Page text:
We’ve known for decades that exposure to certain hormone-disrupting chemicals are dangerous to humans and other creatures, and that they can cause cancer, infertility, obesity and other diseases. But some experts have remained on the fence as to whether very low doses of known endocrine disruptors, like Bisphenol A, which is used in hard plastics and tin can lining, are harmful. Last week, a team of 12 scientists led by Tufts University’s Laura Vandenberg published a report that concludes that even tiny doses of hormone-disrupting chemicals can be harmful.

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The authors of the study assert that endocrine disruptors challenge one of the central concepts of toxicology, that “the dose makes the poison,” arguing that hormone disruptors don’t necessarily act that way. On the contrary, exposure to tiny amounts of hormone disrupting chemicals can sometimes cause serious health problems. For example, the drug tamoxifen “provides an excellent example for how high-dose testing cannot be used to predict the effects of low doses,” according to the report, because it stimulates breast cancer growth at low doses and inhibits it at high doses.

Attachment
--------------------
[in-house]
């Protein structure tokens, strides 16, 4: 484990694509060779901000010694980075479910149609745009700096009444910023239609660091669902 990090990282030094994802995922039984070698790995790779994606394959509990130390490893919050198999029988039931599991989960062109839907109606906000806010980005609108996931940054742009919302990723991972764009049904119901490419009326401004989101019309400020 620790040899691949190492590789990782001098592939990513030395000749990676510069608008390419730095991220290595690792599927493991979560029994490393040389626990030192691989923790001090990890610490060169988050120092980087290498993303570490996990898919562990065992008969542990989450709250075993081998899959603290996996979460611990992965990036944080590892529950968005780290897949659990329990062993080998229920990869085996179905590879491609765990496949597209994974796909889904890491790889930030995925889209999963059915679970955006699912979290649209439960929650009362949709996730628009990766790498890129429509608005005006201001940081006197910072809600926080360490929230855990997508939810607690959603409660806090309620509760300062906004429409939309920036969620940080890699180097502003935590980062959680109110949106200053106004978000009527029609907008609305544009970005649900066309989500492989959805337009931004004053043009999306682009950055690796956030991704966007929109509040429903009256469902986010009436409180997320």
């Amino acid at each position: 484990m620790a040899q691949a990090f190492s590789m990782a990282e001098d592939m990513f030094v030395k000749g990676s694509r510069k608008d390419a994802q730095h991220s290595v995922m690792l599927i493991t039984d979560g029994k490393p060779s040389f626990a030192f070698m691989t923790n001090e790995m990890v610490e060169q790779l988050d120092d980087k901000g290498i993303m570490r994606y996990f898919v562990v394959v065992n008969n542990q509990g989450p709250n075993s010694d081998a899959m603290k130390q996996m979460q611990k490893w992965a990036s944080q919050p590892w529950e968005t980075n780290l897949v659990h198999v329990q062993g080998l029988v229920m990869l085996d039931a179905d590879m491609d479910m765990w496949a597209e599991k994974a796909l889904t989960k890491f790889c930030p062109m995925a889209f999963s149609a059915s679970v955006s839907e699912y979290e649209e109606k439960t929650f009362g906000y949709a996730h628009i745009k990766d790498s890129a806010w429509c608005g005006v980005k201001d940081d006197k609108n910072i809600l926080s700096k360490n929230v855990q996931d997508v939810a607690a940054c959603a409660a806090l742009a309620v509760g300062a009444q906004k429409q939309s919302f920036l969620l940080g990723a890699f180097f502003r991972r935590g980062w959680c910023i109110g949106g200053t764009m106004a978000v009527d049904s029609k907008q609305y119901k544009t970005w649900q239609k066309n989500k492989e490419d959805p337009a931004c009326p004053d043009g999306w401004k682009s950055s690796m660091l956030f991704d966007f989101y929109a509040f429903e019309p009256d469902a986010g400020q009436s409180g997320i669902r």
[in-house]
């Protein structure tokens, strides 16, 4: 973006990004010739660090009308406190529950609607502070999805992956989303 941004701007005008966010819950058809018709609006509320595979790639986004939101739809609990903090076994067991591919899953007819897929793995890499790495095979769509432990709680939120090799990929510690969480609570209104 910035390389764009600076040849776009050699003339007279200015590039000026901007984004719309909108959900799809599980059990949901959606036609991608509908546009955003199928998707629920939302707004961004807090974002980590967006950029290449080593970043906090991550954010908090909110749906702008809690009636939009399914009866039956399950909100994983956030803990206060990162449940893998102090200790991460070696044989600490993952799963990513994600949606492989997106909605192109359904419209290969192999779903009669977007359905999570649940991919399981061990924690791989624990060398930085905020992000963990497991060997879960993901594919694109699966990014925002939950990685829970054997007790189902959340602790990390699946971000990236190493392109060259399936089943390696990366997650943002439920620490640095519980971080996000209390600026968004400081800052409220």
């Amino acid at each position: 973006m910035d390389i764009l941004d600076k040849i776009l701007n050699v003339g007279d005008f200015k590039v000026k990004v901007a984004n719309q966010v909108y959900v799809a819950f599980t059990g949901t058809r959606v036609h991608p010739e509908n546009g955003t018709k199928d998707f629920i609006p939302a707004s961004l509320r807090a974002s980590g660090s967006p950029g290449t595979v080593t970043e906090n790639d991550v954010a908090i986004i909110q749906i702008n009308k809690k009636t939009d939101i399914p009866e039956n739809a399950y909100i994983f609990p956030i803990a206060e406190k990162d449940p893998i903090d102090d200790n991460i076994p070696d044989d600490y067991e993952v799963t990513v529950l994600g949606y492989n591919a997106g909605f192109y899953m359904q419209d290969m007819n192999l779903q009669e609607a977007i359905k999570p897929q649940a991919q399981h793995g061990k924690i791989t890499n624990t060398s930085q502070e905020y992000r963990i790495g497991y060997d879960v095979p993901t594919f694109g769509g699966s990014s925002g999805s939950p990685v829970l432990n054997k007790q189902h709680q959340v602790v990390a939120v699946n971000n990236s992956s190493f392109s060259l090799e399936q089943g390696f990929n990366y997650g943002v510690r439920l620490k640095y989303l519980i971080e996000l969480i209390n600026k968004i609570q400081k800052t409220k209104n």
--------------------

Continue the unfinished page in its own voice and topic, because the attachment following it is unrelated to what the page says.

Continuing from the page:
The study, which was published in the journal Endocrine Reviews, looks at 800 different scientific studies involving endocrine disrupting chemicals. “This is the first time anyone’s tried to synthesize this whole field and show that this is not a single chemical issue,” Vandenberg told Yale 360. Despite the evidence, some scientists in the field, including regulatory and industry scientists, still believe that known endocrine disruptors are still safe in very low doses, which is why Vandenberg and her co-authors argue that “fundamental changes in chemical testing and safety determination are needed to protect human health.”

Via Yale 360

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